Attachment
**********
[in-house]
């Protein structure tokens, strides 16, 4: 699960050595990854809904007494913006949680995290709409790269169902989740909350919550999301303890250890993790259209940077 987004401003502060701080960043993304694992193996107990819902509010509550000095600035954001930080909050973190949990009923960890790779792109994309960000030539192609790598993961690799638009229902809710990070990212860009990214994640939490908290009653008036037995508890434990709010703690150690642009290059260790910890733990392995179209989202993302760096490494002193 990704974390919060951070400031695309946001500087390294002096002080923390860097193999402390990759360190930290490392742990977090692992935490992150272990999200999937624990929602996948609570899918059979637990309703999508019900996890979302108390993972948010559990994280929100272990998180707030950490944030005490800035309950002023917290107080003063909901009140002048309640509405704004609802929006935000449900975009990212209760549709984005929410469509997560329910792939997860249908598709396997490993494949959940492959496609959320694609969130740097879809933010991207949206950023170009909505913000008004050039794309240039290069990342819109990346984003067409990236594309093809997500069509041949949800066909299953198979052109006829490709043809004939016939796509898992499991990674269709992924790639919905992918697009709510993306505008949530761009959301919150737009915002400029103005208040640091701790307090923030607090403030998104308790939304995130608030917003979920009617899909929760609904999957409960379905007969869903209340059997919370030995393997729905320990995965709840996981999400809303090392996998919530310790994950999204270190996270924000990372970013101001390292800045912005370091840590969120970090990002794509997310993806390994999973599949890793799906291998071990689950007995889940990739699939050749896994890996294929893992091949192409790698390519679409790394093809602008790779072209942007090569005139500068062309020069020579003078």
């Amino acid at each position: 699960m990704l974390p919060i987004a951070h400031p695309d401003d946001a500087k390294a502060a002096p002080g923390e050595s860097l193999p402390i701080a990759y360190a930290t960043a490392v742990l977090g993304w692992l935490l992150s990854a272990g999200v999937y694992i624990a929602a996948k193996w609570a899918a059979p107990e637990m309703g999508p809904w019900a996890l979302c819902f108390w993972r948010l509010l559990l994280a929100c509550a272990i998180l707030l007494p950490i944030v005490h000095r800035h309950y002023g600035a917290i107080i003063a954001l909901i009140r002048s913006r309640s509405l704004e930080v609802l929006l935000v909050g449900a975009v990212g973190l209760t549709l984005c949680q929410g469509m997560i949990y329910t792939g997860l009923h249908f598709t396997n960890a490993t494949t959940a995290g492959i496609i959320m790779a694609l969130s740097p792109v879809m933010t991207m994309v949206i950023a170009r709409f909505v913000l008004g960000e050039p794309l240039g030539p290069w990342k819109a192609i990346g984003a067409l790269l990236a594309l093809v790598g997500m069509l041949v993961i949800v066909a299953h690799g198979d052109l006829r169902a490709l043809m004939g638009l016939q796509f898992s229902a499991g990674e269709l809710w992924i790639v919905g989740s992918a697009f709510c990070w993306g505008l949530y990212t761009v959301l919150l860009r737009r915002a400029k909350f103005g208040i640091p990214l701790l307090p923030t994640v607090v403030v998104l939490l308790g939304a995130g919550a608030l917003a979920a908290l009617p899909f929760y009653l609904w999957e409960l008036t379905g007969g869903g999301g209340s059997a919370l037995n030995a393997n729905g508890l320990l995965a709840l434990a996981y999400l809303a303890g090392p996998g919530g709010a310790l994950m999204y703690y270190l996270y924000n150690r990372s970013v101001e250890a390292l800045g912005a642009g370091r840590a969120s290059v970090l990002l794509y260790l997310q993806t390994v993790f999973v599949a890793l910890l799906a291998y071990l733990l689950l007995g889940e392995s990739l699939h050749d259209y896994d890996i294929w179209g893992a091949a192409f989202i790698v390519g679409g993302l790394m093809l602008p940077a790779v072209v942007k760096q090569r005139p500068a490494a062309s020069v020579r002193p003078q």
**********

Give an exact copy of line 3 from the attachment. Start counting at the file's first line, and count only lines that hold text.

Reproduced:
């Amino acid at each position: 699960m990704l974390p919060i987004a951070h400031p695309d401003d946001a500087k390294a502060a002096p002080g923390e050595s860097l193999p402390i701080a990759y360190a930290t960043a490392v742990l977090g993304w692992l935490l992150s990854a272990g999200v999937y694992i624990a929602a996948k193996w609570a899918a059979p107990e637990m309703g999508p809904w019900a996890l979302c819902f108390w993972r948010l509010l559990l994280a929100c509550a272990i998180l707030l007494p950490i944030v005490h000095r800035h309950y002023g600035a917290i107080i003063a954001l909901i009140r002048s913006r309640s509405l704004e930080v609802l929006l935000v909050g449900a975009v990212g973190l209760t549709l984005c949680q929410g469509m997560i949990y329910t792939g997860l009923h249908f598709t396997n960890a490993t494949t959940a995290g492959i496609i959320m790779a694609l969130s740097p792109v879809m933010t991207m994309v949206i950023a170009r709409f909505v913000l008004g960000e050039p794309l240039g030539p290069w990342k819109a192609i990346g984003a067409l790269l990236a594309l093809v790598g997500m069509l041949v993961i949800v066909a299953h690799g198979d052109l006829r169902a490709l043809m004939g638009l016939q796509f898992s229902a499991g990674e269709l809710w992924i790639v919905g989740s992918a697009f709510c990070w993306g505008l949530y990212t761009v959301l919150l860009r737009r915002a400029k909350f103005g208040i640091p990214l701790l307090p923030t994640v607090v403030v998104l939490l308790g939304a995130g919550a608030l917003a979920a908290l009617p899909f929760y009653l609904w999957e409960l008036t379905g007969g869903g999301g209340s059997a919370l037995n030995a393997n729905g508890l320990l995965a709840l434990a996981y999400l809303a303890g090392p996998g919530g709010a310790l994950m999204y703690y270190l996270y924000n150690r990372s970013v101001e250890a390292l800045g912005a642009g370091r840590a969120s290059v970090l990002l794509y260790l997310q993806t390994v993790f999973v599949a890793l910890l799906a291998y071990l733990l689950l007995g889940e392995s990739l699939h050749d259209y896994d890996i294929w179209g893992a091949a192409f989202i790698v390519g679409g993302l790394m093809l602008p940077a790779v072209v942007k760096q090569r005139p500068a490494a062309s020069v020579r002193p003078q």